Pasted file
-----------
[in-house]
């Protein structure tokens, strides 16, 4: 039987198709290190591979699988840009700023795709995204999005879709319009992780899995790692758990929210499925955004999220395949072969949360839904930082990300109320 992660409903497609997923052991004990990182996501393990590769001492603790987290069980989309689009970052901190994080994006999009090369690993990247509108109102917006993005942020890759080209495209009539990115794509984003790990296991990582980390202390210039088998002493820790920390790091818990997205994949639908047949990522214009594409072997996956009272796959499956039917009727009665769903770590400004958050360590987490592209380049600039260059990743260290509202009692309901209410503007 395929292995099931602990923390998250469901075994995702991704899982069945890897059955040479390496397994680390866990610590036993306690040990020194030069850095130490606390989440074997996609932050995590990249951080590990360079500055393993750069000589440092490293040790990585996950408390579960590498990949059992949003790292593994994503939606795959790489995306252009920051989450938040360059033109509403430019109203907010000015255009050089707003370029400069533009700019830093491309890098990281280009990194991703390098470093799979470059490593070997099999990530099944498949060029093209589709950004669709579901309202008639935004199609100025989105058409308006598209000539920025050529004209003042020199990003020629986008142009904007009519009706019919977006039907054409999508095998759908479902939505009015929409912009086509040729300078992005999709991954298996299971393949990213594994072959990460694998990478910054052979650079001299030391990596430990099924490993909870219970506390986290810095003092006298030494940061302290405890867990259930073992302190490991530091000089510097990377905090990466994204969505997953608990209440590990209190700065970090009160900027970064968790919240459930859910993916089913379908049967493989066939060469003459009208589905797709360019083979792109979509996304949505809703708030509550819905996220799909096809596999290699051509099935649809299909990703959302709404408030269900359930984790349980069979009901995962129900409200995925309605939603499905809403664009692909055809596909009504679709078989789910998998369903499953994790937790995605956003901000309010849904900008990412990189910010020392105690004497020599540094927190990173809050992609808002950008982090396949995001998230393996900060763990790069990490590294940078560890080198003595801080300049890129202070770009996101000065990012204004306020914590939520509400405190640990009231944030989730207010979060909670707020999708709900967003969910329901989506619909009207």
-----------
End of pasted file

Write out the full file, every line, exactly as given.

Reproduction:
[in-house]
């Protein structure tokens, strides 16, 4: 039987198709290190591979699988840009700023795709995204999005879709319009992780899995790692758990929210499925955004999220395949072969949360839904930082990300109320 992660409903497609997923052991004990990182996501393990590769001492603790987290069980989309689009970052901190994080994006999009090369690993990247509108109102917006993005942020890759080209495209009539990115794509984003790990296991990582980390202390210039088998002493820790920390790091818990997205994949639908047949990522214009594409072997996956009272796959499956039917009727009665769903770590400004958050360590987490592209380049600039260059990743260290509202009692309901209410503007 395929292995099931602990923390998250469901075994995702991704899982069945890897059955040479390496397994680390866990610590036993306690040990020194030069850095130490606390989440074997996609932050995590990249951080590990360079500055393993750069000589440092490293040790990585996950408390579960590498990949059992949003790292593994994503939606795959790489995306252009920051989450938040360059033109509403430019109203907010000015255009050089707003370029400069533009700019830093491309890098990281280009990194991703390098470093799979470059490593070997099999990530099944498949060029093209589709950004669709579901309202008639935004199609100025989105058409308006598209000539920025050529004209003042020199990003020629986008142009904007009519009706019919977006039907054409999508095998759908479902939505009015929409912009086509040729300078992005999709991954298996299971393949990213594994072959990460694998990478910054052979650079001299030391990596430990099924490993909870219970506390986290810095003092006298030494940061302290405890867990259930073992302190490991530091000089510097990377905090990466994204969505997953608990209440590990209190700065970090009160900027970064968790919240459930859910993916089913379908049967493989066939060469003459009208589905797709360019083979792109979509996304949505809703708030509550819905996220799909096809596999290699051509099935649809299909990703959302709404408030269900359930984790349980069979009901995962129900409200995925309605939603499905809403664009692909055809596909009504679709078989789910998998369903499953994790937790995605956003901000309010849904900008990412990189910010020392105690004497020599540094927190990173809050992609808002950008982090396949995001998230393996900060763990790069990490590294940078560890080198003595801080300049890129202070770009996101000065990012204004306020914590939520509400405190640990009231944030989730207010979060909670707020999708709900967003969910329901989506619909009207």